This Quote Makes My Brain Want to Eat Itself

Ah, Joe. I was actually just about to write a post saying how much your decision-making has improved lately. You’ve benched Juan Pierre for Andre Ethier; you’ve let Matt Kemp continue to be your leadoff man. Sure, I suppose any manager will look good when you replace Pierre, DeWitt, and Berroa with Manny, Blake, and Nomar, but even so, other than some questionable bullpen choices, things have been looking up lately. And then you have to go and say this to Diamond Leung of the Riverside P-E:

In order to load the lineup with more right-handed hitters while preserving Nomar Garciaparra, Joe Torre said he would look to get Garciaparra some playing time at first base in place of James Loney. Torre said he nearly did it last night with left-handed Manny Parra on the mound before deciding against it. “I tried to reason who was going to give me the better at-bat – Berroa or Loney,” Torre said. Loney could get some days off against tough lefties in the future. “Loney’s so unpredictable,” said Torre, who could choose to sit Loney against either Jeff Francis or Glendon Rusch when the Rockies come to town next week.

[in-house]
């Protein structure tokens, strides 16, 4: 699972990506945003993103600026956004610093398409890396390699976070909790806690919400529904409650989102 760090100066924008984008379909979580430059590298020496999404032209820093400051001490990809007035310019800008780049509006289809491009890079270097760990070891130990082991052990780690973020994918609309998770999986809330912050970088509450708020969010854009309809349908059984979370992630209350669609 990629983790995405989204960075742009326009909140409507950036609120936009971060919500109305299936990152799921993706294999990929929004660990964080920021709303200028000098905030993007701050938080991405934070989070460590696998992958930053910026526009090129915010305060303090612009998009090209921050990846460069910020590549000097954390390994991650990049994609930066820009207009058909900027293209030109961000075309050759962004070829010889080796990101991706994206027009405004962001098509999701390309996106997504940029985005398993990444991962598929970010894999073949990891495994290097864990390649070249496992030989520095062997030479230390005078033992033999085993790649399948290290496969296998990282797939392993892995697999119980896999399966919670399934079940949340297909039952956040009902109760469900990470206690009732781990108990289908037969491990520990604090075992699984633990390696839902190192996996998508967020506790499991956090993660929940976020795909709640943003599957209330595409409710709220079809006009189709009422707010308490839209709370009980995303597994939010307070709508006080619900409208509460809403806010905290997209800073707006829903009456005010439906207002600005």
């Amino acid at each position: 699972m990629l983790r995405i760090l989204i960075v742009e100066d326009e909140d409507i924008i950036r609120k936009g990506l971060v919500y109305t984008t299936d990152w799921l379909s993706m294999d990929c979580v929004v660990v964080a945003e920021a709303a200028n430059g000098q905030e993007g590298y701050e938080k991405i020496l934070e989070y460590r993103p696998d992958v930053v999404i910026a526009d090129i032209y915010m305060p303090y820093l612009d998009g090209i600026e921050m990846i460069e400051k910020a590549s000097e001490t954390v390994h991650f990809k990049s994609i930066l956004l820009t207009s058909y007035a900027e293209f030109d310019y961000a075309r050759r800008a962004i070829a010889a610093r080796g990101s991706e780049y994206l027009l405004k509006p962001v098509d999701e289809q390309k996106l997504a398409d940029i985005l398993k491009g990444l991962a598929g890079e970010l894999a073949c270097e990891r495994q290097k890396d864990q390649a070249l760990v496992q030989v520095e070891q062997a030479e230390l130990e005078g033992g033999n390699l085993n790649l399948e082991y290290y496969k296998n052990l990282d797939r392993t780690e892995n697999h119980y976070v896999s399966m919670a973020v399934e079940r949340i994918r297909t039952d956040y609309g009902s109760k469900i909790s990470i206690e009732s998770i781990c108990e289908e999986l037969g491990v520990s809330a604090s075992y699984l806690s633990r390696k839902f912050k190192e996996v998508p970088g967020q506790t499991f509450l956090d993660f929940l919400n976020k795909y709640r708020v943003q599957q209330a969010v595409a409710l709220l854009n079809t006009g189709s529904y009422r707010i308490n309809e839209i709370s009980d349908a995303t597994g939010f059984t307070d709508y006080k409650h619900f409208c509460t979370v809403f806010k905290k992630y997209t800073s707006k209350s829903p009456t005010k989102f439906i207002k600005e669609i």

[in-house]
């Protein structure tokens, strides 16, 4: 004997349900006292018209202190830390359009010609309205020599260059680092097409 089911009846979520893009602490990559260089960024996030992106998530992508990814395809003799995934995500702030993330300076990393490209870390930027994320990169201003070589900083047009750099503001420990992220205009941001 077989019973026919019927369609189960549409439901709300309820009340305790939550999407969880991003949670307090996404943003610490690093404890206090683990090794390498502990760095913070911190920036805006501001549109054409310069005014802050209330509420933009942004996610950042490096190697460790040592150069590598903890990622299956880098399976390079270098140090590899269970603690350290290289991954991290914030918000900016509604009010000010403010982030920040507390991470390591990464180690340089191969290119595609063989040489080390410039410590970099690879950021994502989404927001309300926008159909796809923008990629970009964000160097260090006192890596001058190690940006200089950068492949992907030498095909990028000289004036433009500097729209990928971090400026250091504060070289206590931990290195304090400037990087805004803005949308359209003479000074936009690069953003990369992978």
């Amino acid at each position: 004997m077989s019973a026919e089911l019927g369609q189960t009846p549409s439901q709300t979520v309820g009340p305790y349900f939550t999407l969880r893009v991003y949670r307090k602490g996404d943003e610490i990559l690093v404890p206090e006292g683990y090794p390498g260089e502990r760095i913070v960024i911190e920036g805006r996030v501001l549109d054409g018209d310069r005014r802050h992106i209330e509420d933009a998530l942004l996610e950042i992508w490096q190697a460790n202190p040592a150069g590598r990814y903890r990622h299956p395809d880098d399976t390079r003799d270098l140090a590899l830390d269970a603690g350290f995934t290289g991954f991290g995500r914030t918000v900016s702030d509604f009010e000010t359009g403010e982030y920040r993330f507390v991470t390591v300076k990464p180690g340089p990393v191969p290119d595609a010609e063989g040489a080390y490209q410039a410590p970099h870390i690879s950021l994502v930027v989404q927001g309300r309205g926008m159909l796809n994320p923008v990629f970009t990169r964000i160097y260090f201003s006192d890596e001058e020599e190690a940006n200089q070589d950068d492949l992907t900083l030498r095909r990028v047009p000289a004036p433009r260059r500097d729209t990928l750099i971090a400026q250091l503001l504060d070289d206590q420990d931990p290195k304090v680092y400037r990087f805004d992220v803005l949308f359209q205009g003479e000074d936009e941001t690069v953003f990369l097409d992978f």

There’s something unbelievable in there, so in case you glossed over it, I’ll present it again.

“I tried to reason who was going to give me the better at-bat – Berroa or Loney,” Torre said.

This. This, friends, is what will drive a man to insanity. I didn’t see Torre say this, of course, but I wish there was video of it. Was he able to say this with a straight face? Isn’t a quote like that grounds for immediate firing? Let’s see what Joe would say if he had some other professions:
Joe on shooting the Sports Illustrated swimsuit edition: